This doesn't surprise me because this is irrational. It is false to make that assumption. The only rational interpretation of this statement is that the relative prices of goods and services remain the same, in which case you are indeed better off having higher relative spending power. That people won't assume nonsense is a measure of their rationality not irrationality.

The second merely puts a price on regret, which the only the irrational refuse to value.

Some time ago I read a book called "Why Smart People Make Big Money Mistakes". It is full of these type of examples. It explains them very well. Very interesting read.

I think choosing earning twice as everybody else in the example above is the perfect example of "keeping up with the Joneses". Most people care too much about how they are in relation to others. When what I think really matters is how are your financially in absolut terms. We need to learn to be content with what we have and disregards what others have.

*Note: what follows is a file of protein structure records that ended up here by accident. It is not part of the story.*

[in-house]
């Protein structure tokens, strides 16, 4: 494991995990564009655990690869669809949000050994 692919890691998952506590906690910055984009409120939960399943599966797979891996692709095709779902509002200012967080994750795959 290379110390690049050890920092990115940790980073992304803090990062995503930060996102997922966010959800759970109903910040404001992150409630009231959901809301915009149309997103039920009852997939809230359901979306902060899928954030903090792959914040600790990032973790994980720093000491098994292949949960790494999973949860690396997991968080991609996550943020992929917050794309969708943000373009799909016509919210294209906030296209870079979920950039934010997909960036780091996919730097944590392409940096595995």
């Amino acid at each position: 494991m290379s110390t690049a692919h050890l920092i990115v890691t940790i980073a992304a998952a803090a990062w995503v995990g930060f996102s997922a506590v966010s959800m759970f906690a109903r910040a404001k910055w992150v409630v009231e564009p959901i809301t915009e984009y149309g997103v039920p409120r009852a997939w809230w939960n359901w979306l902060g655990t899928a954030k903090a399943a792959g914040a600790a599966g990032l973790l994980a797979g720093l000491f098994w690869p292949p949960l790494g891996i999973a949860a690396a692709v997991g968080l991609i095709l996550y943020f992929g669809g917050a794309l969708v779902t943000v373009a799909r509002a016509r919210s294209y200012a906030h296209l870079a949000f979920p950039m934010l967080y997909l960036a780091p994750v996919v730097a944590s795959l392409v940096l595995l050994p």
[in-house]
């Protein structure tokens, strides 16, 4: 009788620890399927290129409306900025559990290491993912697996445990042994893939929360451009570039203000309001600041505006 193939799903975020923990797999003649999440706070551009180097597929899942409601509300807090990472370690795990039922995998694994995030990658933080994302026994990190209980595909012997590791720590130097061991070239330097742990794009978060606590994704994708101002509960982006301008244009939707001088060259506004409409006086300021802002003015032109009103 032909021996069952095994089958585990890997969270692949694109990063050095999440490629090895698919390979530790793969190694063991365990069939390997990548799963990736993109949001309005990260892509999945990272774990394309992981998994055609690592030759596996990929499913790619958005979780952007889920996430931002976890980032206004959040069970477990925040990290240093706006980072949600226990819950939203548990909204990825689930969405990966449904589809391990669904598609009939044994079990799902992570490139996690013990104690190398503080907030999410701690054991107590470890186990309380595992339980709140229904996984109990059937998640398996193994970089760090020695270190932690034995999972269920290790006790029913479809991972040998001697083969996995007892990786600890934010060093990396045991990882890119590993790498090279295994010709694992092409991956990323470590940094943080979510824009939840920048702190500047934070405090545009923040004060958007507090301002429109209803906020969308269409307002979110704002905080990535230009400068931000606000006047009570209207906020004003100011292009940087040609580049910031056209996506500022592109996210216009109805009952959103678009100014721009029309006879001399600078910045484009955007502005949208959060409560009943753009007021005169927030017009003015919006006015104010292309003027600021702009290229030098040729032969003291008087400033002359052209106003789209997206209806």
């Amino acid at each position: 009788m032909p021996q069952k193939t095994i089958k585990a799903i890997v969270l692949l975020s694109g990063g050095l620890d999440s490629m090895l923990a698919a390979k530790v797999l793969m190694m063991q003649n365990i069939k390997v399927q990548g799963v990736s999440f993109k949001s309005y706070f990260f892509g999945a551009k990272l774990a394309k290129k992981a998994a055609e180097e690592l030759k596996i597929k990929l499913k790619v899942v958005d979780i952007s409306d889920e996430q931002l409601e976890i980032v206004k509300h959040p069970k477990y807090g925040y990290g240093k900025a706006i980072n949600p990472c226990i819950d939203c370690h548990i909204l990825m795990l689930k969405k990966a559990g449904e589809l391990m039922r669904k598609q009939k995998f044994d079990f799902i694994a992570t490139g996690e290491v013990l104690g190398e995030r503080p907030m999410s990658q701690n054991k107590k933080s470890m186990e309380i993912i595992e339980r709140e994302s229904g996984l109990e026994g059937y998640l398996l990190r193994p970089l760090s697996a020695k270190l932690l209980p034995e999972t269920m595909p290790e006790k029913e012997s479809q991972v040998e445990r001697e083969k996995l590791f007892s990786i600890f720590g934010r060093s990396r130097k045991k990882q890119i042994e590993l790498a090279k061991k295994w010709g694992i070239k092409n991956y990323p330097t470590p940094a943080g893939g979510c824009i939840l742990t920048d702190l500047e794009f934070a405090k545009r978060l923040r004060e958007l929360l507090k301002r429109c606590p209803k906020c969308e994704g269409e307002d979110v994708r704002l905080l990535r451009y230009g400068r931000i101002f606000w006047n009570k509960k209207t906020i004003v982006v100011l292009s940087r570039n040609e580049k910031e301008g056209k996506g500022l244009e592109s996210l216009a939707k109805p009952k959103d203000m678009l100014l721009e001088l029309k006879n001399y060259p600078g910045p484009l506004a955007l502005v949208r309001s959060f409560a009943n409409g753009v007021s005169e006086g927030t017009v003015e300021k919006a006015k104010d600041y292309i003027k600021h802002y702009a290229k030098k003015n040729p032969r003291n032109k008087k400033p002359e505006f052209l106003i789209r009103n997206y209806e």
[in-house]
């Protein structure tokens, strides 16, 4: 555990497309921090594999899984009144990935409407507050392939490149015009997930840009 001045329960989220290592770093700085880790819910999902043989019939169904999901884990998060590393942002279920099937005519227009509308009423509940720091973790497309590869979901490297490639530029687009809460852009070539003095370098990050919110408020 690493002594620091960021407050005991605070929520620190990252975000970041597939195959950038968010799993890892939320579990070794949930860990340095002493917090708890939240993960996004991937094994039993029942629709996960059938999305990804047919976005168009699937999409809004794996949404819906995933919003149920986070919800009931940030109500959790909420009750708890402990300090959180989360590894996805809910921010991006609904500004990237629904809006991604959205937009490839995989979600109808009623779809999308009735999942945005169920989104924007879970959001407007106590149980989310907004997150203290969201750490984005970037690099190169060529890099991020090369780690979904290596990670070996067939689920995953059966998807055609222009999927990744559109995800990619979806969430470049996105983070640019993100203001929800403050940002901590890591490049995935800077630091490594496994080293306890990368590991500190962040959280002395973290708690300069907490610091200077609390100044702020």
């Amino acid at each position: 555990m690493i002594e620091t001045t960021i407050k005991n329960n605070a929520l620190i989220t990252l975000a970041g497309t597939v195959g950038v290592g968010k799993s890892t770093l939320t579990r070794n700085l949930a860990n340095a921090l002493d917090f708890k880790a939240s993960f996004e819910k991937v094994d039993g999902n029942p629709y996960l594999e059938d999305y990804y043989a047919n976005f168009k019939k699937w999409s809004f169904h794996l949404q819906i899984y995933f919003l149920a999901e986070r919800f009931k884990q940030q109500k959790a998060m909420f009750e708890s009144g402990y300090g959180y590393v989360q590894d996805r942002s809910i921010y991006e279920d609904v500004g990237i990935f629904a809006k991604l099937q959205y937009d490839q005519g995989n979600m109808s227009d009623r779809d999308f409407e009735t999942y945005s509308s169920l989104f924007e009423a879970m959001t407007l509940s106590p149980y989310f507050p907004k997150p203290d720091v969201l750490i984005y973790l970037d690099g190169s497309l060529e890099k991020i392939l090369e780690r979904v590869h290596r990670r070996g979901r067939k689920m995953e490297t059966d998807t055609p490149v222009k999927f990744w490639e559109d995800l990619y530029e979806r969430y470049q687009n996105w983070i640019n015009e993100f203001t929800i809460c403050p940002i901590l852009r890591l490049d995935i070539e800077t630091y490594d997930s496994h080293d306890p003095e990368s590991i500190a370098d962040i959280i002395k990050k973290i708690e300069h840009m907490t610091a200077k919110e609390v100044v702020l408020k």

I think it is important to know that beyond a certain minimum level which is around 50k, it no longer matters that much how much you earn. The law of diminishing returns apply as
happiness becomes an issue of how you successful, etc. you feel rather than a matter of putting food on the table. In other words, above, say, 25k, income is more a question of keeping score than anything else. Therefore I can easily understand why people would prefer to earn twice as much as everyone else despite a lower absolute income.

I don't find it irrational at all to find that someone's sense of wealth is conditional on how much everyone else has. I'd be willing to bet that the majority of well-fed americans in that study didn't have too many needs that still needed filling (shelter, food, clean water, access to life-saving healthcare). Everything after that is a want and a luxury, and often times the happiness that comes from that is partly due to the actual utility of the product (my iPod is awesome) and partly due to the uniqueness factor that comes with something being too expensive for most people (they look at me when I wear Gucci because they know it's expensive and I must have money and therefore am successful at what i do).